Separate to that, on the use of polygraphs, what advice have the Government sought from police forces in England and Wales? To what extent would those police forces be confident about using polygraph testing?
Moving on, the effect of Amendment 73 would be that Clause 32, which sets out the conditions for polygraph testing for terrorist offenders in England and Wales, would come into force two months after Royal Assent rather than by regulations. Why have the Government reduced the degree of scrutiny available to the introduction of polygraphs by removing the need for regulations? Separately, what provisions are available in the Bill to stop the use of polygraphs if they prove to be ineffective?
My Lords, I am grateful to noble Lords for setting out their various points. I turn first to those made by the noble Lord, Lord Thomas. On the effectiveness of polygraphs, as I said in my introductory remarks, they are used elsewhere in English law in relation to sex offenders. There is therefore a body of evidence as to their utility. On what “failing” means and the consequences of failure, it is important to remember, as I think the noble Lord appreciates, that offenders who are subject to testing cannot be recalled to custody for failing a polygraph test. They can be recalled for making disclosures during the test that reveal that they have breached other licence conditions, or that their risk has escalated to a level at which they can no longer be managed safely in the community.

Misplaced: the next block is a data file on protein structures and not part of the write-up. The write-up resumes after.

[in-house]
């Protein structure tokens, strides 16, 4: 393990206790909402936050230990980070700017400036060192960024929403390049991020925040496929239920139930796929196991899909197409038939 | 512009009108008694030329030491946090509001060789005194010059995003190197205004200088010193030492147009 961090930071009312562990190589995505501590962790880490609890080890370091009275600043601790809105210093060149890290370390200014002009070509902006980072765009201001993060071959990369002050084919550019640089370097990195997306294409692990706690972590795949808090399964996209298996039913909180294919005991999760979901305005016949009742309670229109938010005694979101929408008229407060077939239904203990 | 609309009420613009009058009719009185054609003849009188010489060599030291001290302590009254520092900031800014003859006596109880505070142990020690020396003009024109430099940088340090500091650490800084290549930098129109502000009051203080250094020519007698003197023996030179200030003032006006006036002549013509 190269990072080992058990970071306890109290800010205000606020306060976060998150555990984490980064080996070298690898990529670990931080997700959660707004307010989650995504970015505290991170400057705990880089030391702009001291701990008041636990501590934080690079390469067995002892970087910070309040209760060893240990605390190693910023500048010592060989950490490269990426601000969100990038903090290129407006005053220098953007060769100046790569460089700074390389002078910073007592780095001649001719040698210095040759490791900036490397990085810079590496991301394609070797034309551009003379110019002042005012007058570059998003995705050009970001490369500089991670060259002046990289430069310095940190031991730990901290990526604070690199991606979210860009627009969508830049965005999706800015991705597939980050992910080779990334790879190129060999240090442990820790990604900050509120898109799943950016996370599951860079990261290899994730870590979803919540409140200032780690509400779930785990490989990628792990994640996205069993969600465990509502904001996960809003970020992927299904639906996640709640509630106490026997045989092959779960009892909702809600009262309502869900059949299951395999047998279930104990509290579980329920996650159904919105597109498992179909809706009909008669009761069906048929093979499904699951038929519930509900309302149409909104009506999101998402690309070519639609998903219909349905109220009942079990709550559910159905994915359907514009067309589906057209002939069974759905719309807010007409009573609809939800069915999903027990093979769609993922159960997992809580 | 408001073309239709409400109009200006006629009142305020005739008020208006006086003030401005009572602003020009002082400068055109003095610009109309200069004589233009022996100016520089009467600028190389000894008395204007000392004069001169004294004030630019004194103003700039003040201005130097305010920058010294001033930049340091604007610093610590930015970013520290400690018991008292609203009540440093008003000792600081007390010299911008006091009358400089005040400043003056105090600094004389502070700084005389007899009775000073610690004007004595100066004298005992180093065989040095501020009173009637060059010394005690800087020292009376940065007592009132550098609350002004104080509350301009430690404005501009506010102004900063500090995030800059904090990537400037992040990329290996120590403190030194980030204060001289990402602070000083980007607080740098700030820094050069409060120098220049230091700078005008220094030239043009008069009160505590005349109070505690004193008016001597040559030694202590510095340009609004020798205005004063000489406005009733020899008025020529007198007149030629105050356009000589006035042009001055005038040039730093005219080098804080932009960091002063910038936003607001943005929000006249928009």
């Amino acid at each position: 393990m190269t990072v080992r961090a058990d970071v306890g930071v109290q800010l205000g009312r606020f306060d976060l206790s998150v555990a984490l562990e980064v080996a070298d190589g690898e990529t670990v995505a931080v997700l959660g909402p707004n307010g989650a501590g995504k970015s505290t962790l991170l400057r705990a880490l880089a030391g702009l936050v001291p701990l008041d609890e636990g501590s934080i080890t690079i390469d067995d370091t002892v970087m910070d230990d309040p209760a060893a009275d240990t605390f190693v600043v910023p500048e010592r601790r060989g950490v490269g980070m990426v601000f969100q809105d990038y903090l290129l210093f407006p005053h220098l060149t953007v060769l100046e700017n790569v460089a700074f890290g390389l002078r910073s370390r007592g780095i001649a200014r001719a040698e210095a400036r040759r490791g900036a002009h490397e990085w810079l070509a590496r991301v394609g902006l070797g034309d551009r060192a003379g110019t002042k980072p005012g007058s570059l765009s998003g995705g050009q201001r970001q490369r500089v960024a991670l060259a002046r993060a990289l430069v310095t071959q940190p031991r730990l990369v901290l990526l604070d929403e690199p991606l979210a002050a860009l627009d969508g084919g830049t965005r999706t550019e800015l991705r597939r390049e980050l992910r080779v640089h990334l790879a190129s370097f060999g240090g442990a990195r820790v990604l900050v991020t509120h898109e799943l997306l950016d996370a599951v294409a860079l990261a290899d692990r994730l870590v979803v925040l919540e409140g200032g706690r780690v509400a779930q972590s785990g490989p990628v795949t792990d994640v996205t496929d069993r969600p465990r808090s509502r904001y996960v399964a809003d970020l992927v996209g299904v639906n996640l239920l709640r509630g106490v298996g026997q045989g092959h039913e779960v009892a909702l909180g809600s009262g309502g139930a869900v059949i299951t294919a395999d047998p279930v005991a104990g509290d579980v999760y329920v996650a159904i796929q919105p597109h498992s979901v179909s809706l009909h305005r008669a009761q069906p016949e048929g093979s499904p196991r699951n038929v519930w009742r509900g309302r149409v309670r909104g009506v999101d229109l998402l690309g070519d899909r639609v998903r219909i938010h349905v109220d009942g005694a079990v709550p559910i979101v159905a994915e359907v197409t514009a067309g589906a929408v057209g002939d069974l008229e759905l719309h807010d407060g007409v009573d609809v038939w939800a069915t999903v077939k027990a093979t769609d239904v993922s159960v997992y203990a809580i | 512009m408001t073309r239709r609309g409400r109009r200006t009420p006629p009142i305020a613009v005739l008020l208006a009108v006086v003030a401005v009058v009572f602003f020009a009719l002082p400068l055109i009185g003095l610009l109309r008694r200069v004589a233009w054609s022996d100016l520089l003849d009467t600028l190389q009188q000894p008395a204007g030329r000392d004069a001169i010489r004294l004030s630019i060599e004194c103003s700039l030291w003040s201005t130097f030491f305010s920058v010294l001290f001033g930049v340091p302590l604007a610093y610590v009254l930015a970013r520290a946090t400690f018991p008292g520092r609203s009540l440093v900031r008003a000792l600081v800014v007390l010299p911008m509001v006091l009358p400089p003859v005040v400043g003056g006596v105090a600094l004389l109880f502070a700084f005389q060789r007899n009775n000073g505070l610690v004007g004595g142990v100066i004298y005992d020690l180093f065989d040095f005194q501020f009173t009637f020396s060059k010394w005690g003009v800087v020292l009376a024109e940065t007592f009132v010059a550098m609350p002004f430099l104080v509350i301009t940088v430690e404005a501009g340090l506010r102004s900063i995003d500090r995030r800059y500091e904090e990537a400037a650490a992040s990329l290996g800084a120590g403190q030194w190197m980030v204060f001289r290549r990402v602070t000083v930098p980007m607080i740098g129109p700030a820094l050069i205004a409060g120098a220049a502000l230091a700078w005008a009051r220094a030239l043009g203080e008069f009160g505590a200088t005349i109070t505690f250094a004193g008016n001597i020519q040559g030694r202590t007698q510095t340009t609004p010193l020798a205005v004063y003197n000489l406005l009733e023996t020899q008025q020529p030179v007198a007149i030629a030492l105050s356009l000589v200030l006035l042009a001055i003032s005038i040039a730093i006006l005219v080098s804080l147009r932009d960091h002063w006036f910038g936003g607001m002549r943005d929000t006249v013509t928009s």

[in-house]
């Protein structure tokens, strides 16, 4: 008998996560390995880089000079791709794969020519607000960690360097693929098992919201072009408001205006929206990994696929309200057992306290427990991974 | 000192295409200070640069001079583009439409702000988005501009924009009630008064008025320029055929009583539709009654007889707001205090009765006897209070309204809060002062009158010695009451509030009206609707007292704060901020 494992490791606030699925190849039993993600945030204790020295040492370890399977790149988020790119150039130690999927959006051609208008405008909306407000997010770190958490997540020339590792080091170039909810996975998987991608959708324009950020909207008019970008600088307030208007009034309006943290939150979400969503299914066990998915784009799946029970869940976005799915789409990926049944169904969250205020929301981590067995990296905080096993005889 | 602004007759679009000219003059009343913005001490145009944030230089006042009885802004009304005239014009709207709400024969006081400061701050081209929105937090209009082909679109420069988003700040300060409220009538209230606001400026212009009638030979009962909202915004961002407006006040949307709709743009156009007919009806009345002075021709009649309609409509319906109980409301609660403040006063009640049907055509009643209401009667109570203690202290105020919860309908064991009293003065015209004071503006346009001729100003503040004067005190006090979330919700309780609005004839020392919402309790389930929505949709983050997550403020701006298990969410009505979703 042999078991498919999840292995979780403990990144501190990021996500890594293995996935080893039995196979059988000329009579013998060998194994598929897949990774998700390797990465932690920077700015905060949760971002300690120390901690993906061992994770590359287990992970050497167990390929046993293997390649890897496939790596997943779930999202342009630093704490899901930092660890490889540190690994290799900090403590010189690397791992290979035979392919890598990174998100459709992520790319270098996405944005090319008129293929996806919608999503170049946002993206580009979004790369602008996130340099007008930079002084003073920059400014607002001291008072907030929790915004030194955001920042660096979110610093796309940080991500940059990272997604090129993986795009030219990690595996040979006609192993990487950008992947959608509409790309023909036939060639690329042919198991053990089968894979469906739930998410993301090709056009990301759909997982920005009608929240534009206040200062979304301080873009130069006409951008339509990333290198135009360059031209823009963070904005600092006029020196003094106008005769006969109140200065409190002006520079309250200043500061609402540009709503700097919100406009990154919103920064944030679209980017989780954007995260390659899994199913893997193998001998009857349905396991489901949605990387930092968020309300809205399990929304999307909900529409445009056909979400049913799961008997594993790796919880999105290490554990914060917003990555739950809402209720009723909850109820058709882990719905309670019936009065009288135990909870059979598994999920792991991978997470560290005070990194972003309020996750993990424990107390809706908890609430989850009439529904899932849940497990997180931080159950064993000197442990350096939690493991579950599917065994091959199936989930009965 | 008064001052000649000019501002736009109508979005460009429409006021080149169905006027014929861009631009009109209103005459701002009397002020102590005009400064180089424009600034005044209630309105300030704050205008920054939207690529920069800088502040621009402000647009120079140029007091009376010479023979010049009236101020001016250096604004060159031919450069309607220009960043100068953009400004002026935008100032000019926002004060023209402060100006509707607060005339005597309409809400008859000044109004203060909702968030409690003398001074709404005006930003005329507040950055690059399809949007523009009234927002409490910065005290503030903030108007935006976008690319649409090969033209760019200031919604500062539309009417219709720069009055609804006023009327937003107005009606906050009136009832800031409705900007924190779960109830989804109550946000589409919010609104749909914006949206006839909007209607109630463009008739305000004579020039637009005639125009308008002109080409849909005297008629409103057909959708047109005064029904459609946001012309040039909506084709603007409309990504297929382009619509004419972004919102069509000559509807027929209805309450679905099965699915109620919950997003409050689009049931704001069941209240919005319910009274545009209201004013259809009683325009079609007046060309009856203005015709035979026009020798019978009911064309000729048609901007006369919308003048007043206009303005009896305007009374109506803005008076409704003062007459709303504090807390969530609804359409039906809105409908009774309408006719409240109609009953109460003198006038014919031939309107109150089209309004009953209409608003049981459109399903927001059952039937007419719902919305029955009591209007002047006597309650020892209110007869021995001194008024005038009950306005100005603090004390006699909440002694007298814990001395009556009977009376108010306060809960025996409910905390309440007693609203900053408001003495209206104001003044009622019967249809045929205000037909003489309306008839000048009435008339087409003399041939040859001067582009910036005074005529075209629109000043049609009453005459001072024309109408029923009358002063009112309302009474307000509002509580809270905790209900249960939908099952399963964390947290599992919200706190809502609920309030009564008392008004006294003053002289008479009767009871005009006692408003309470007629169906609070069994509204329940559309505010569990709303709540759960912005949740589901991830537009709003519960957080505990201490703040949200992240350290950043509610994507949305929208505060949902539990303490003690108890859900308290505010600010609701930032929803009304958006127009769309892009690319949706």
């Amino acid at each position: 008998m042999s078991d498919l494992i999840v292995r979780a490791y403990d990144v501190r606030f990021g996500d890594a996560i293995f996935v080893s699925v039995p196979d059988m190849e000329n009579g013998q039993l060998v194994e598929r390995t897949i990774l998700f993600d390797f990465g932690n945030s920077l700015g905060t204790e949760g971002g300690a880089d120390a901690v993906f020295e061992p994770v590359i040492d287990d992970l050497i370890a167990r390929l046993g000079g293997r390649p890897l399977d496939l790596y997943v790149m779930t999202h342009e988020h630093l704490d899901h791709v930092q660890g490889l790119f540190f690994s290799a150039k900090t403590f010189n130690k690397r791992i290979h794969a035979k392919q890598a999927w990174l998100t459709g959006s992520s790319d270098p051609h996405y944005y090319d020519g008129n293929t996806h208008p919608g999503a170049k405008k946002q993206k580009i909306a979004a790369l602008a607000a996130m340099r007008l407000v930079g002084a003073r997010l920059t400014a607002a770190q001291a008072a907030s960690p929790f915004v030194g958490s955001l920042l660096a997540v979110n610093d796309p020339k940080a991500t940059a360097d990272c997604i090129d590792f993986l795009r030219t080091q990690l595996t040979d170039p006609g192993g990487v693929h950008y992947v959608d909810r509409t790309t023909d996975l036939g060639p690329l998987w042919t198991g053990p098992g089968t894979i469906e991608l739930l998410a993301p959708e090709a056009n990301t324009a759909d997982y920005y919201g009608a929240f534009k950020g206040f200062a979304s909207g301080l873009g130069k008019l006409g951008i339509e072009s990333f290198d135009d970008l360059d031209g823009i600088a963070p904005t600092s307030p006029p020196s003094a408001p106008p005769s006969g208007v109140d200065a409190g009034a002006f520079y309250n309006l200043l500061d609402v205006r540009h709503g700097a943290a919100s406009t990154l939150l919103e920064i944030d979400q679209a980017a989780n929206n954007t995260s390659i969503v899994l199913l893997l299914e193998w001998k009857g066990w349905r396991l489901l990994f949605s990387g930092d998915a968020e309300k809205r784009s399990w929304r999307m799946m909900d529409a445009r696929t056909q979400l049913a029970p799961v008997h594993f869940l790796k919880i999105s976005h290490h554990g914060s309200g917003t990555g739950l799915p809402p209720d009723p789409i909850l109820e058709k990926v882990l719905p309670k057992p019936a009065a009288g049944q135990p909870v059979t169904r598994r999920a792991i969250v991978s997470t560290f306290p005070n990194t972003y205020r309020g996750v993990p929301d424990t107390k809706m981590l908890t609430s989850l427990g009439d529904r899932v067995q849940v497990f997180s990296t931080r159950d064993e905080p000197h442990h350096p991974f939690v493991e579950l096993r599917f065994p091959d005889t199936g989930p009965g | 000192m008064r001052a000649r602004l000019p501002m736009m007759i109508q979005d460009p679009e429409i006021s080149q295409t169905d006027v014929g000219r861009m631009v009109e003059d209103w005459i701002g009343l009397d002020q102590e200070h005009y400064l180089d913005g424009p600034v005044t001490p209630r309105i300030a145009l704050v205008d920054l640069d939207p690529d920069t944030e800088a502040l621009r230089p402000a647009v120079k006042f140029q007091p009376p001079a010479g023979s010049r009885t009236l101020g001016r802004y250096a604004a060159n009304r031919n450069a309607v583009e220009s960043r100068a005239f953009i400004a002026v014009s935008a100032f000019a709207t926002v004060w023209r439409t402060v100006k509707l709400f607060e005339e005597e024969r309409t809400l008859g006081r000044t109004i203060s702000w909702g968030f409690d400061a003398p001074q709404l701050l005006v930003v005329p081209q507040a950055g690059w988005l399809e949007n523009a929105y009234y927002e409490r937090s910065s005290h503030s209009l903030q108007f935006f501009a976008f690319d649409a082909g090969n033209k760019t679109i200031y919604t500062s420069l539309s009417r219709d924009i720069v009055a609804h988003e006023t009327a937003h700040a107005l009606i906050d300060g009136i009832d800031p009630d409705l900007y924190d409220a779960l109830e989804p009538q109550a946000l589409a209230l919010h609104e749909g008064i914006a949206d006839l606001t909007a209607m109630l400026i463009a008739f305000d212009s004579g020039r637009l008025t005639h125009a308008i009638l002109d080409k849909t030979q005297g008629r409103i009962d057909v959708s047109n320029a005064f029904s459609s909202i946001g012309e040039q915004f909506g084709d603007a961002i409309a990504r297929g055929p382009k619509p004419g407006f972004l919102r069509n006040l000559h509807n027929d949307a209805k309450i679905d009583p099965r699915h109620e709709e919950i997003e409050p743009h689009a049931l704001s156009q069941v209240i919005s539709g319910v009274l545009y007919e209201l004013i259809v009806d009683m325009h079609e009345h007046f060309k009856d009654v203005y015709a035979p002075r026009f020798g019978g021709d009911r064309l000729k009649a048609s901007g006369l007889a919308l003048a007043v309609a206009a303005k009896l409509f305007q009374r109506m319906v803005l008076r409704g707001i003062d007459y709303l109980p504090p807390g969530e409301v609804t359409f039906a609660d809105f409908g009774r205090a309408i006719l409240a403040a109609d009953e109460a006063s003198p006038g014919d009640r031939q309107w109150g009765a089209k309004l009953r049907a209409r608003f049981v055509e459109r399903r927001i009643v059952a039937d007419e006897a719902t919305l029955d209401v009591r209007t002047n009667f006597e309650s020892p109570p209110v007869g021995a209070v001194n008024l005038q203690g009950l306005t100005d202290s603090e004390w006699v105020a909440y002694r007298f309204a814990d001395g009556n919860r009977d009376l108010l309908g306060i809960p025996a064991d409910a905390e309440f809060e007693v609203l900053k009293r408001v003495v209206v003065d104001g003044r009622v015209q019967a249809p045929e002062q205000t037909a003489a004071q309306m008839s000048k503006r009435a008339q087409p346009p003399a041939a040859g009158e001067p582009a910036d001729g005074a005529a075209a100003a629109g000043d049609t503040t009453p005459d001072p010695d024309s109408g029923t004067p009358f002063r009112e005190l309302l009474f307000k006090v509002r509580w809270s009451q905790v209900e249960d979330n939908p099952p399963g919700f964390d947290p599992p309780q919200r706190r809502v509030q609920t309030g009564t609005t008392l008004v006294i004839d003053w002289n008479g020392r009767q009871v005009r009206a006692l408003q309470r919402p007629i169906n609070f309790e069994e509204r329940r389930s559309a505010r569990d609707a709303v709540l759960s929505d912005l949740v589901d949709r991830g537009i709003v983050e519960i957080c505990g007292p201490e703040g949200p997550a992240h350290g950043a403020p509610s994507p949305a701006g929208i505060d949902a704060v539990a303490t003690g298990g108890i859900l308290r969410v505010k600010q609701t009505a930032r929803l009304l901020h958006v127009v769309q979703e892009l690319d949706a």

On the right to silence and other Human Rights Act rights, I am sure that the noble Lord will recall that during the course of the sex offender pilot of the polygraph system, an offender challenged the imposition of testing on Article 8 grounds, but that was rejected by the courts. No further challenges have been made since then and we are therefore confident that this is compliant with the Human Rights Act and the rights contained therein.
On the remark that there is to be no pilot scheme, I will make two points. First, this is not the initial use of polygraphs in English law because they are already used in connection with sexual offences. Secondly, it is unlikely that there will be sufficient numbers of relevant offenders to carry out a pilot that would produce meaningful results.
I turn to the points made by the noble and learned Lord, Lord Falconer. It is rather odd to be accused of presiding over a shambles when we have actually listened to the Scottish Government and the Northern Ireland Assembly in our discussions with them. On whether police forces are able and ready to use polygraphs, they are of course already being used in circumstances related to sexual offenders. Therefore, this testing is not entirely new to them. The regulations that will govern polygraph testing have been set out and we do not think that it will be an ineffective tool.
I hope that I have responded to the various points raised. If noble Lords feel that I should provide further information on any of them, they know that we will of course continue to have discussions about these matters.
Amendment 2 agreed.